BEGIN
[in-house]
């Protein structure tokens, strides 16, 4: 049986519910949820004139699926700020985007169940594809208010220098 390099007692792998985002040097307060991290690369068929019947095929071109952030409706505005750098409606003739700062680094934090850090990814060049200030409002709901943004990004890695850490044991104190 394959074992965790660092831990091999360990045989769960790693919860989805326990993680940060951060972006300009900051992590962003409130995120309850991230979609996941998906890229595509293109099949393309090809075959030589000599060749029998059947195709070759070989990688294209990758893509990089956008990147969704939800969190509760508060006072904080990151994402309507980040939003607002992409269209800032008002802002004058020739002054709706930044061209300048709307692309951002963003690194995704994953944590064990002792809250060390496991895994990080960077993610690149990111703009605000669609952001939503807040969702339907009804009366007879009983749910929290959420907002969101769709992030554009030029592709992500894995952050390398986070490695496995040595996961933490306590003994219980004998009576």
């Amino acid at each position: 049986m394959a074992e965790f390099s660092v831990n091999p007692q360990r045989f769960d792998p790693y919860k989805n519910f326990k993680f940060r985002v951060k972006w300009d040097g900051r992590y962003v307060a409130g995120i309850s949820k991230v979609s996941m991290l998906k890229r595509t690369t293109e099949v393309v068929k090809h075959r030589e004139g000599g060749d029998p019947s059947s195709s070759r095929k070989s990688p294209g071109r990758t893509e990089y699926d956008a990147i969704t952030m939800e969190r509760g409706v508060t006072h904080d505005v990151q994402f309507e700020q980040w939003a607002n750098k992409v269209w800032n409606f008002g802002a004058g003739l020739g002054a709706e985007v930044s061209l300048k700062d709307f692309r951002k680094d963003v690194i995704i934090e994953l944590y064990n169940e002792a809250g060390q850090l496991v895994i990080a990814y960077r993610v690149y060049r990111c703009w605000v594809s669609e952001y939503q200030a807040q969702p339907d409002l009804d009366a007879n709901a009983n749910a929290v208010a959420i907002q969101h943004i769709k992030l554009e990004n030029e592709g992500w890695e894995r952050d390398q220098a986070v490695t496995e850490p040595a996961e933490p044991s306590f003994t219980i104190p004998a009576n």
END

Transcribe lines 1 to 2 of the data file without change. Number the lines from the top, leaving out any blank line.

[in-house]
């Protein structure tokens, strides 16, 4: 049986519910949820004139699926700020985007169940594809208010220098 390099007692792998985002040097307060991290690369068929019947095929071109952030409706505005750098409606003739700062680094934090850090990814060049200030409002709901943004990004890695850490044991104190 394959074992965790660092831990091999360990045989769960790693919860989805326990993680940060951060972006300009900051992590962003409130995120309850991230979609996941998906890229595509293109099949393309090809075959030589000599060749029998059947195709070759070989990688294209990758893509990089956008990147969704939800969190509760508060006072904080990151994402309507980040939003607002992409269209800032008002802002004058020739002054709706930044061209300048709307692309951002963003690194995704994953944590064990002792809250060390496991895994990080960077993610690149990111703009605000669609952001939503807040969702339907009804009366007879009983749910929290959420907002969101769709992030554009030029592709992500894995952050390398986070490695496995040595996961933490306590003994219980004998009576």